Durable Powers of Attorney – Part 3

September 5, 2004

A common example in an Elder Law attorney’s office might go something like this…A son may come into the office and say that his Mom is bedridden and has been diagnosed with the beginnings of Alzheimer’s disease. Immediately we are concerned with the capacity of the client, at least down the road. As lawyers we know that an expensive guardianship adventure awaits the client unless a durable power of attorney is quickly executed. Moreover, if we prepare a Durable Power of Attorney, it would usually contain very liberal powers, such as the power to make gifts and self-deal to enable effective Medicaid and tax planning. This in turn makes it easier for a would-be abuser to abuse.

So, should we do the easy thing? Should we prepare the durable power of attorney and hand it to the son. this would be the easiest and in many cases the best solution. The son is usually looking for a quick and inexpensive solution to his problem and we are usually trying to provide such a solution. This may in fact be what the elderly person wants as well.

But shouldn’t we insist on going to Mom’s house and talking to her? Clearly this strategy would provide the best protection for Mom. But is it overkill to go this far in every case? Who is the client in this situation anyway? The Mom or the son? Does it matter if we get the feeling that the son is on the up and up? Wouldn’t this be a waste of time and money in most cases, as most children are not out to financially abuse their parents? This is an ethical siutation that Elder Law attorneys face everyday. Do we need a hard and fast rule for these situations or as true advocates for the elderly, can we satisfy our ethics and our natural inclination to serve the elderly by using our judgment on a case by case basis? Besides, are clients willing to pay for the conservative service? At least for the clients who seek our advice, I believe the case by case approach is the most practical approach, in spite of the fact that some will fall through the cracks.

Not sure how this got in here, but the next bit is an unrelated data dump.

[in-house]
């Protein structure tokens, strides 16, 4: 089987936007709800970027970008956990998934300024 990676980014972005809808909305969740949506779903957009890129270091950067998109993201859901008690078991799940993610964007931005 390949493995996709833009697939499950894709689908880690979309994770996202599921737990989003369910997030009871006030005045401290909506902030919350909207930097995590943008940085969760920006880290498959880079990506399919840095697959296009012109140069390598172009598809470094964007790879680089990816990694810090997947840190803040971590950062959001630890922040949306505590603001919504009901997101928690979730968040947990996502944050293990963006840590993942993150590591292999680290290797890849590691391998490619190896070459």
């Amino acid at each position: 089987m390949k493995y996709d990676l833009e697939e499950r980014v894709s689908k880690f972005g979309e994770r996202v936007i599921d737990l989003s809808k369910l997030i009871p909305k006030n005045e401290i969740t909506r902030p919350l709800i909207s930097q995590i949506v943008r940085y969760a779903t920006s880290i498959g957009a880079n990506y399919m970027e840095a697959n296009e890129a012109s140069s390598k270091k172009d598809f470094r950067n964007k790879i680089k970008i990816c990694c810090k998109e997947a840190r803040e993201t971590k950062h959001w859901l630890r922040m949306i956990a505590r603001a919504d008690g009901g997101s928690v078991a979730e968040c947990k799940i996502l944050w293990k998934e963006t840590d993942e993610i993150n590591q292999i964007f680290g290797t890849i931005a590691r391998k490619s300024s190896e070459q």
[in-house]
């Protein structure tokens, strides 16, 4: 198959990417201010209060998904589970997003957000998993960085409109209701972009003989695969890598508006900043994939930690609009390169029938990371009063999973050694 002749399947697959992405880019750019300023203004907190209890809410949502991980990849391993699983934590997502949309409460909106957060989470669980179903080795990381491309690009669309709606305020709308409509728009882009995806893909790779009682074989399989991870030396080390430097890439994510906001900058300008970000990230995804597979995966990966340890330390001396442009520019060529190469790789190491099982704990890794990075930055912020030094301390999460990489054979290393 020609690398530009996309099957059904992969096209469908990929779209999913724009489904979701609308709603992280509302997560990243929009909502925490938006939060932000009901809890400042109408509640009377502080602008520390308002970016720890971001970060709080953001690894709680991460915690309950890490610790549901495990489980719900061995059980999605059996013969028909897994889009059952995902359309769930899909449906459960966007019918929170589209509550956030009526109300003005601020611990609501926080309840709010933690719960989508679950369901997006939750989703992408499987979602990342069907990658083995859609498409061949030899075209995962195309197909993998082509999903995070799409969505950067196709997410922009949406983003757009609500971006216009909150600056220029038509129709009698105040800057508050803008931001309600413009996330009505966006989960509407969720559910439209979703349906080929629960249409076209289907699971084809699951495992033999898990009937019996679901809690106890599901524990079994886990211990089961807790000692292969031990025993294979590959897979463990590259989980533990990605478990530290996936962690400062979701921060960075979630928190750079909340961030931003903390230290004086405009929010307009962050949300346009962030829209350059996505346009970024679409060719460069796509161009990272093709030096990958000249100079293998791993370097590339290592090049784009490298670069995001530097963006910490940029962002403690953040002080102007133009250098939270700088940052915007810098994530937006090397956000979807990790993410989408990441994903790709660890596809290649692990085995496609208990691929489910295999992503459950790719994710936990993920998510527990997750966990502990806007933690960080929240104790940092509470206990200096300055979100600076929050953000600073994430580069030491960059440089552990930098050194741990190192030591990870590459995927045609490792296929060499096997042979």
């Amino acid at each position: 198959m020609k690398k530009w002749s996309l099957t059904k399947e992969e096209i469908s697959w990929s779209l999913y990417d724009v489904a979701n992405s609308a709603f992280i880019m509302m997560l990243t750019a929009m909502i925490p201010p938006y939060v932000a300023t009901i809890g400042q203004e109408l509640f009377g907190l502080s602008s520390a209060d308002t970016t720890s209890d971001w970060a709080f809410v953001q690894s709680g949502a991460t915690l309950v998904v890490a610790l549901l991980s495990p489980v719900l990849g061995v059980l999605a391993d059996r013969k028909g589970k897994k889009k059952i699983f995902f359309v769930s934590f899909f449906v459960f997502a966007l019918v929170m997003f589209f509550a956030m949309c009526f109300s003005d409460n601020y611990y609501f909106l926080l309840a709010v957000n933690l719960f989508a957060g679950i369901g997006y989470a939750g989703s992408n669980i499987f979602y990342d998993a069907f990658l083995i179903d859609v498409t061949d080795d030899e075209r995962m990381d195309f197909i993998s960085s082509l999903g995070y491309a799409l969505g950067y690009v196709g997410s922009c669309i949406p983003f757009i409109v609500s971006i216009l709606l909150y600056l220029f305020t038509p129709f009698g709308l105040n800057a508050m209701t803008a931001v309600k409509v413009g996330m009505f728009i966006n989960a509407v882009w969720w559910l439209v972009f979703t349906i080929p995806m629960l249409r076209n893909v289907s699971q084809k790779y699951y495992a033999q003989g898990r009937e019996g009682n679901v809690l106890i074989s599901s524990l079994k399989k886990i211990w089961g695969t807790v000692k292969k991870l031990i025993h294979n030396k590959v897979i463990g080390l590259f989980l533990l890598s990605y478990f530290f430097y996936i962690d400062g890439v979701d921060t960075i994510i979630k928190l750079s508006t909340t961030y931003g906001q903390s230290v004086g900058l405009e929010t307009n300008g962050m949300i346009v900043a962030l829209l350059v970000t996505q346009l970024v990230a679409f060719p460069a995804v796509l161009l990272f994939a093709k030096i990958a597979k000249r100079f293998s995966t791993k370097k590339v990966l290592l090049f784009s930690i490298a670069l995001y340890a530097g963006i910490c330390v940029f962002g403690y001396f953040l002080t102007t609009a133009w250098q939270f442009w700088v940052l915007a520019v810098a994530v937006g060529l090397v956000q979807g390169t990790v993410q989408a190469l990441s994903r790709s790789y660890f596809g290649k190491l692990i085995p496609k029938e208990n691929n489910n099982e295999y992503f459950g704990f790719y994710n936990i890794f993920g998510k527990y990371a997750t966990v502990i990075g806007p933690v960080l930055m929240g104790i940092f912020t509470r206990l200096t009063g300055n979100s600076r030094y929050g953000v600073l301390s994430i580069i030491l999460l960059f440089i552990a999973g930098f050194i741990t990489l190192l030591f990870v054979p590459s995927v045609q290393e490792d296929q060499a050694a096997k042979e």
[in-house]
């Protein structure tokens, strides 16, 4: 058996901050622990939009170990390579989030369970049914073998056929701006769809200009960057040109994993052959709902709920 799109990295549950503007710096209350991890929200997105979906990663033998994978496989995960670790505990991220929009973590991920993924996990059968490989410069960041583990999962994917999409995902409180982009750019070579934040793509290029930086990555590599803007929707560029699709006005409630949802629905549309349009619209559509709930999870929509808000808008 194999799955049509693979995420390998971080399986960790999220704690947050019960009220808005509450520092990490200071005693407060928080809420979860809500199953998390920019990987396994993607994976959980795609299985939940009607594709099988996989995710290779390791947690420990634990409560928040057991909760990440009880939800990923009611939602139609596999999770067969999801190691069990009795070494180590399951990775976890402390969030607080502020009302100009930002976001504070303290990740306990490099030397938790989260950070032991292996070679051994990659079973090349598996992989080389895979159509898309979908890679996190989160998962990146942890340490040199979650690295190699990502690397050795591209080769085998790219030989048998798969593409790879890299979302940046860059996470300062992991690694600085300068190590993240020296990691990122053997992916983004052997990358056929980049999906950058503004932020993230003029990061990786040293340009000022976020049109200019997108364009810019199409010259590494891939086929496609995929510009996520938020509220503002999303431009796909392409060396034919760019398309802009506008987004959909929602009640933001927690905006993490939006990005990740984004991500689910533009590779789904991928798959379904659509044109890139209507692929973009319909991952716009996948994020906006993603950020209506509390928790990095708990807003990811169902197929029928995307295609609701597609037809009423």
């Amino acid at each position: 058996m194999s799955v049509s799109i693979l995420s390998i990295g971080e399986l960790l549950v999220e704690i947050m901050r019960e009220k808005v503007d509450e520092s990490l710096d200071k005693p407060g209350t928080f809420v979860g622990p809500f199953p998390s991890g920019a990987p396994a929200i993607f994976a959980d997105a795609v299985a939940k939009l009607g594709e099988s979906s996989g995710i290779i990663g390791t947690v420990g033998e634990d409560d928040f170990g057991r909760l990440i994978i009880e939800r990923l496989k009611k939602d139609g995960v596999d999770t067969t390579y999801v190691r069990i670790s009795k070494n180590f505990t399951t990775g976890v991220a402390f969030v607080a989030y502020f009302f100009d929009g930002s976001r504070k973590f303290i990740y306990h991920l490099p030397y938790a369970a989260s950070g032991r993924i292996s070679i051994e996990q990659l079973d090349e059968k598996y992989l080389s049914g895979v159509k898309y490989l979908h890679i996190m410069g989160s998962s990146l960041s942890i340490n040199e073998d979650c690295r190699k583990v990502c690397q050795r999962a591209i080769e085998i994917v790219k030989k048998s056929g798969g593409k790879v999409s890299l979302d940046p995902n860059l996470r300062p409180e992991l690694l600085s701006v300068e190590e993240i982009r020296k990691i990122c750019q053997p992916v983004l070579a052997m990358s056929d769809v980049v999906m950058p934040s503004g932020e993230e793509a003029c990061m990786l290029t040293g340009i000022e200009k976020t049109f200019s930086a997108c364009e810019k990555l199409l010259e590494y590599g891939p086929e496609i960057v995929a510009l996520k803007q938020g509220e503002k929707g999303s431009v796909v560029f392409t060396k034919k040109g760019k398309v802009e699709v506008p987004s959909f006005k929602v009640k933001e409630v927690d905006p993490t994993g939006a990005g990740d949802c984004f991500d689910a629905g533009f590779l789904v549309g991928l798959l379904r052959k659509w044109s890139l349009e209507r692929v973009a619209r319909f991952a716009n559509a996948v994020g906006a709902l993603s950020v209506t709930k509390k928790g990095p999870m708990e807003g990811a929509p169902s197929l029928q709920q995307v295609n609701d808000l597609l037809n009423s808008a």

The bottom line is that durable powers of attorney are being abused. Legislation should be enacted to balance the need for a simple and convenient solution with enough safeguards to prevent abuse. Involving attorneys in the process may help. Perhaps requiring the formalities of a Will signing will force more seniors to seek legal counsel before signing such a powerful document. Lawyers are involved often in this process anyway and they can at least exercise their independent judgment as to whether a particular elderly person needs further protection. Many may still fall through the cracks, but a balanced solution is what is called for under these circumstances. A power of attorney should be easy to obtain in most cases, but the individuals need to appreciate that the person they choose as their agent may have a different agenda. We and our clients need to proceed with caution. In the end, perhaps our greatest goal is to continue to educate the public on the durable power of attorney’s scope, limitations and potential for abuse.